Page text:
About the Art

About the Painting

What do you see when you look at this painting?

George Henry Durrie’s Seven Miles to Farmington, ca. 1853, offers viewers a glimpse into rural life in Connecticut in the mid-nineteenth century. His depiction of travelers and workers approaching a country inn on a winter day allows us to tease out information about transportation, leisure, labor, society, politics, and daily life in the 1850s—topics that are explored throughout this website. At the same time, Durrie’s idyll of Connecticut suggests the importance of an emerging sense New England regional identity.

Setting the Scene

What is the building in the center of the painting?

Durrie’s composition centers on an inn housed in a saltbox-style building constructed approximately a century before the moment illustrated here. Consisting of two stories, with numerous windows and a porch, the structure offered accommodation to guests both during the day for meals and rest, and, at night, for sleeping rooms, food, and even entertainment. On the right side, a party of riders in bright clothes slows their horses near the porch, where some of the occupants are helped out by staff at the inn who will welcome them indoors. Coming from the foreground, a man arrives with a different kind of sleigh, loaded down with bags that may be filled with flour from a mill. And, at the left, workers attend to customers prepared to stable their animals, or carry supplies from the cow barn toward the yellow building.

Who are the people in the painting?

On the right side, a party of riders in bright clothes slows their horses near the porch, where some of the occupants are helped out by staff at the inn who will welcome them indoors. Coming from the foreground, a man arrives with a different kind of sleigh, loaded down with bags that may be filled with flour from a mill. And, at the left, workers attend to customers prepared to stable their animals, or carry supplies from the cow barn toward the yellow building.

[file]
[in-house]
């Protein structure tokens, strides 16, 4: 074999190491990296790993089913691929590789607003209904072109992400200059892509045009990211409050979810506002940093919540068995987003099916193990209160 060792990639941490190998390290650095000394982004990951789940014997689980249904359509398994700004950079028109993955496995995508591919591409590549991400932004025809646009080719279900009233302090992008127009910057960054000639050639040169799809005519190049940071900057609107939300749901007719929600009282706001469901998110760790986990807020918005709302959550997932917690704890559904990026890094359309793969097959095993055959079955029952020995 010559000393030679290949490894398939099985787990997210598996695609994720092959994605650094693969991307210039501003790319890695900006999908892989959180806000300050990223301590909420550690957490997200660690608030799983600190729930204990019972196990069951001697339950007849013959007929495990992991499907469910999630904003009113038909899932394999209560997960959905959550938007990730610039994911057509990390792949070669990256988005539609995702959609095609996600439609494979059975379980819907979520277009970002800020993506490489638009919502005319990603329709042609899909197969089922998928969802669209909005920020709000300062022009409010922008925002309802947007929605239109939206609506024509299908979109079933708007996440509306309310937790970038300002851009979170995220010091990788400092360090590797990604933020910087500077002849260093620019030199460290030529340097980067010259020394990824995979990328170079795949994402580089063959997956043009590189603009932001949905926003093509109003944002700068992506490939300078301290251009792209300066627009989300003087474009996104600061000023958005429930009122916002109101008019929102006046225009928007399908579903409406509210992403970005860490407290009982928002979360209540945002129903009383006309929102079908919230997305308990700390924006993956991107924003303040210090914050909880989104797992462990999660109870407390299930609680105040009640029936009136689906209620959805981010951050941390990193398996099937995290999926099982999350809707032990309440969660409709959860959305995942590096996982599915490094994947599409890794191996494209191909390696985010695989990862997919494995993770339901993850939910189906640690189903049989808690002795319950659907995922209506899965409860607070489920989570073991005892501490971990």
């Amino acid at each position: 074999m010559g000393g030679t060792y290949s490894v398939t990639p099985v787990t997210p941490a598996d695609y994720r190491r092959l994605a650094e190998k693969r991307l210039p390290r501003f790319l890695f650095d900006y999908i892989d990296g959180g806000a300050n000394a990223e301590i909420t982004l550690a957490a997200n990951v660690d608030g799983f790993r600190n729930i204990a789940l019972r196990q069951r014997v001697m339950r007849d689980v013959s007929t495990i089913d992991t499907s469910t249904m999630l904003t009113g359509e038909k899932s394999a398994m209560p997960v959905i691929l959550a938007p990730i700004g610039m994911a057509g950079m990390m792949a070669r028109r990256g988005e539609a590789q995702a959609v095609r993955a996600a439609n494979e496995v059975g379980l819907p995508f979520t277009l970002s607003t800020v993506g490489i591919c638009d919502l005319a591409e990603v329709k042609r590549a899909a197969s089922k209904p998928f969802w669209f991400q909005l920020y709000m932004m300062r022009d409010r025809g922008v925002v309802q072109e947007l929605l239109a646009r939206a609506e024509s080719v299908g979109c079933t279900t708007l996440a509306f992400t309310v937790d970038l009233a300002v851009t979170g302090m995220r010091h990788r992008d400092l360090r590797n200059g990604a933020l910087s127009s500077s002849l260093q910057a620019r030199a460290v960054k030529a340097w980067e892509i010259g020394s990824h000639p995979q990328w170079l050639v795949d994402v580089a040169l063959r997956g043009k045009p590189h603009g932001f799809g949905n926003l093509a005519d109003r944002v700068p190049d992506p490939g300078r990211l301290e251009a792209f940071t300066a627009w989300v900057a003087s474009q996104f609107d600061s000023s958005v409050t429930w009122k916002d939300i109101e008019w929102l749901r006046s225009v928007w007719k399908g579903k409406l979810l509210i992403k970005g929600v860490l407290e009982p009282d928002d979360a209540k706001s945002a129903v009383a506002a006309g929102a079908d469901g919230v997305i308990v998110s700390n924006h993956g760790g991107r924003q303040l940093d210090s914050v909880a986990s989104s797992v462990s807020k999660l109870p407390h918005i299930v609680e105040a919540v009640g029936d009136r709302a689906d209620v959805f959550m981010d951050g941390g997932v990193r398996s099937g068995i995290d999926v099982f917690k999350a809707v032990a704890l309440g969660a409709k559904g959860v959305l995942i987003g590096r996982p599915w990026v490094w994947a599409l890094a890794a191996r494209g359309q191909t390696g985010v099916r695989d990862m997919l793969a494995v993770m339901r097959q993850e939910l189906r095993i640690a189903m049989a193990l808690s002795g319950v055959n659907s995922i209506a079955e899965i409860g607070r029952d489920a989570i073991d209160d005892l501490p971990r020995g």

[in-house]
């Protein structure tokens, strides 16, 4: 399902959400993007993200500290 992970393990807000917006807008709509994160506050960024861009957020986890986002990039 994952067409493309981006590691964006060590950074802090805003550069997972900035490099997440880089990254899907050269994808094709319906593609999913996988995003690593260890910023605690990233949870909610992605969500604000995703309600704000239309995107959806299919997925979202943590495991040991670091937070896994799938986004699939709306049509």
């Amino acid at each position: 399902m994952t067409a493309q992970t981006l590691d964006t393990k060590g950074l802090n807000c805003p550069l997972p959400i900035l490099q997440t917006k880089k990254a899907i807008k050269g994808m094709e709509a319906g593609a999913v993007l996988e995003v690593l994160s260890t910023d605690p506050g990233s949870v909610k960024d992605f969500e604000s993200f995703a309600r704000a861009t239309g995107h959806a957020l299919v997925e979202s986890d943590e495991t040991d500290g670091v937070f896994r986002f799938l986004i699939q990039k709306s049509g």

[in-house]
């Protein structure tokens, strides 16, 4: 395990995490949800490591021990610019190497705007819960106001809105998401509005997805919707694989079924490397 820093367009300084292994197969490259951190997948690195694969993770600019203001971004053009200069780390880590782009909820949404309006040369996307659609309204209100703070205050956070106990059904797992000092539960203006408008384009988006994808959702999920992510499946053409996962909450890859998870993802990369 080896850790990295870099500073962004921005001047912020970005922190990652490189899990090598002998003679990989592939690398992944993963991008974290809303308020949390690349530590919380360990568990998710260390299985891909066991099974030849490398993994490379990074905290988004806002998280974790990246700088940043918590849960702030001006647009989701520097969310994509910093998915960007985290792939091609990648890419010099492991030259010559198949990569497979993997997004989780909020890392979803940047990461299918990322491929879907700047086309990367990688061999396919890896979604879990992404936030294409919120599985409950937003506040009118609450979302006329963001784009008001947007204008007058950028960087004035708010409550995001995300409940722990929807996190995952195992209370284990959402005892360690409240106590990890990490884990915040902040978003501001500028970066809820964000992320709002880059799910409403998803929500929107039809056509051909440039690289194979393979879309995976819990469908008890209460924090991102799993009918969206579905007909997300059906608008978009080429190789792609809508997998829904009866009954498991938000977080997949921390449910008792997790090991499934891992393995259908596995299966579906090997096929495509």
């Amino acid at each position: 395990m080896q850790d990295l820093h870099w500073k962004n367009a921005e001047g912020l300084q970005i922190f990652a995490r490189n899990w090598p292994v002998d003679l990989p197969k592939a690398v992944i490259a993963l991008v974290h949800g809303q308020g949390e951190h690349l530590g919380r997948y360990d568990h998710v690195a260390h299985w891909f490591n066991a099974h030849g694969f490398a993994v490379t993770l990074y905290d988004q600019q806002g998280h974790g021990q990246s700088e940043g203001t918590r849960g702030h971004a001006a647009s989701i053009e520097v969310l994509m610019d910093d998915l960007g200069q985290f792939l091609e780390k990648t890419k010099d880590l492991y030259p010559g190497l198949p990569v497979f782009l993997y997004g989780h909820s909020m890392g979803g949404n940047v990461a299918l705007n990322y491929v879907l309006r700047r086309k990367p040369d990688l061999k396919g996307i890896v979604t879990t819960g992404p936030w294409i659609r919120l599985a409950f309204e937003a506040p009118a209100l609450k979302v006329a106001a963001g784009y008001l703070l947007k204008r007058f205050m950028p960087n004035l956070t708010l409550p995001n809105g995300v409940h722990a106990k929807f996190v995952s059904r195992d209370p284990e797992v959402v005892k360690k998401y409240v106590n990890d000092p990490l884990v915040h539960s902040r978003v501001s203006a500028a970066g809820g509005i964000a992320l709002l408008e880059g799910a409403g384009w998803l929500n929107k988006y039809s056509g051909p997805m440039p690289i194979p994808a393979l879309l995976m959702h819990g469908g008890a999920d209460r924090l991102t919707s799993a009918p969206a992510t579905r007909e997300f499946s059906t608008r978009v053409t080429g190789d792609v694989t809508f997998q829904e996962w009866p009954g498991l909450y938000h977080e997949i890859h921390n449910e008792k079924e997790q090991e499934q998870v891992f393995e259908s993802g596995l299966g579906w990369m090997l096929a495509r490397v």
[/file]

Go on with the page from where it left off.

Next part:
Composing the Picture

Why did the artist put the house in the center of the painting?

The artist arranges these and other carefully chosen details to entice viewers to look closely at the scene and to develop for themselves a story about this country inn, its patrons, and those who keep it running. Artists make choices about how to distribute the shapes on their canvases, choices that viewers can analyze to discover what the artist deemed important. Durrie’s decisions about the painting’s composition help draw our attention to the inn, which he places at the heart of the canvas. Diagonal lines from the sleigh and road in foreground lead toward the inn, as do the quickly moving lines of the sleigh party on the right. One sleighrider’s upraised arm echoes the fencepost and the well sweep, imparting a momentum that zigzags toward the inn. The vertical line of the inn’s tall sign, positioned nearly in the middle of the canvas, acts as endpoint for all these vectors, stilling the movement of our eyes and fixing them on the inn itself.

Framing the View

How does the artist create a scene that is pleasing to look at?

In addition to these directional lines, Durrie also frames the saltbox building with a large tree on the right and a smaller tree at the left, borrowing from the formula developed by the 17th-century French painter Claude Lorrain to impart a sense of balance and spatial definition to his landscapes. The trees’ tilting trunks lean toward the inn, creating a sense of enclosure. If seen from the above, the siting of the inn would amplify this sense of containment. Despite the reference to Farmington’s proximity posted on the largest tree, all roads lead to the inn, where they loop around the signpost without a clear direction onward. Further grounding us at the hostelry, a river and hills close off visual progress into the distance beyond the outbuildings and inn roof. Both spatially and compositionally, Durrie delivers us to the inn, the main character in the story he builds in Seven Miles to Farmington. He also uses color to underscore its centrality. While the surrounding landscape and farm buildings are nearly monochromatic grayish-brown surfaced with white snow, the inn glows golden yellow, its cheery hue and brilliant snow-covered roof a magnet for the brightly-accessorized sledding party at the right.

Painting as Theatre

How is the painting similar to a theatrical production on a stage?

Durrie’s decisions about composition and color “set the scene” for viewers’ focus on the inn. This theatrical allusion is no accident. Devices like the trees that bracket the composition create a sort of arch over the action, much like a proscenium that stretches over the top and down each side of a stage. In the mid-nineteenth century, practitioners of so-called “genre” painting orchestrated these views of daily life in ways that echoed the staging of plays in a theater. While genre pictures by artists such as Francis William Edmonds depict character-filled interiors where the similarity to theater is evident, outdoor genre scenes like Seven Miles to Farmington demonstrate that those framing devices could translate into landscapes as well.

What is the point of view, or vantage point, when looking at the scene?